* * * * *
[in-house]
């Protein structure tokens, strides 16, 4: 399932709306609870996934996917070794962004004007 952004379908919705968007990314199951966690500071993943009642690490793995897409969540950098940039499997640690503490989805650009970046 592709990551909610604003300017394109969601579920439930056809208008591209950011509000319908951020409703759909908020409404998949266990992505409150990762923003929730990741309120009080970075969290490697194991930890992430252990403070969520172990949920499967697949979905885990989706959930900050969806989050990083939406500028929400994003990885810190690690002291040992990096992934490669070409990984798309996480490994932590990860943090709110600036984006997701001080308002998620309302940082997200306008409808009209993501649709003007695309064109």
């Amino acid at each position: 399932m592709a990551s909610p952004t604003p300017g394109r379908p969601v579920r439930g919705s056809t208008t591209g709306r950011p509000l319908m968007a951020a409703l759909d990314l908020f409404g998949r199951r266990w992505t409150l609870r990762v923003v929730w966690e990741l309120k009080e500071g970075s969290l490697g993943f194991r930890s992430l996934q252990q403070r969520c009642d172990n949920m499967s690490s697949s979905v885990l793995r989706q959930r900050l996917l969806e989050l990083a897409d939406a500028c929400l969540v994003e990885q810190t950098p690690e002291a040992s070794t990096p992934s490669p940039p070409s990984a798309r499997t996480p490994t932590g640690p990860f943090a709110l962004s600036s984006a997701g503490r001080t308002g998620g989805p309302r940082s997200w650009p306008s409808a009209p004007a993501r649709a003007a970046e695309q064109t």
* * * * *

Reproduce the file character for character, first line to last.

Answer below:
[in-house]
């Protein structure tokens, strides 16, 4: 399932709306609870996934996917070794962004004007 952004379908919705968007990314199951966690500071993943009642690490793995897409969540950098940039499997640690503490989805650009970046 592709990551909610604003300017394109969601579920439930056809208008591209950011509000319908951020409703759909908020409404998949266990992505409150990762923003929730990741309120009080970075969290490697194991930890992430252990403070969520172990949920499967697949979905885990989706959930900050969806989050990083939406500028929400994003990885810190690690002291040992990096992934490669070409990984798309996480490994932590990860943090709110600036984006997701001080308002998620309302940082997200306008409808009209993501649709003007695309064109």
């Amino acid at each position: 399932m592709a990551s909610p952004t604003p300017g394109r379908p969601v579920r439930g919705s056809t208008t591209g709306r950011p509000l319908m968007a951020a409703l759909d990314l908020f409404g998949r199951r266990w992505t409150l609870r990762v923003v929730w966690e990741l309120k009080e500071g970075s969290l490697g993943f194991r930890s992430l996934q252990q403070r969520c009642d172990n949920m499967s690490s697949s979905v885990l793995r989706q959930r900050l996917l969806e989050l990083a897409d939406a500028c929400l969540v994003e990885q810190t950098p690690e002291a040992s070794t990096p992934s490669p940039p070409s990984a798309r499997t996480p490994t932590g640690p990860f943090a709110l962004s600036s984006a997701g503490r001080t308002g998620g989805p309302r940082s997200w650009p306008s409808a009209p004007a993501r649709a003007a970046e695309q064109t």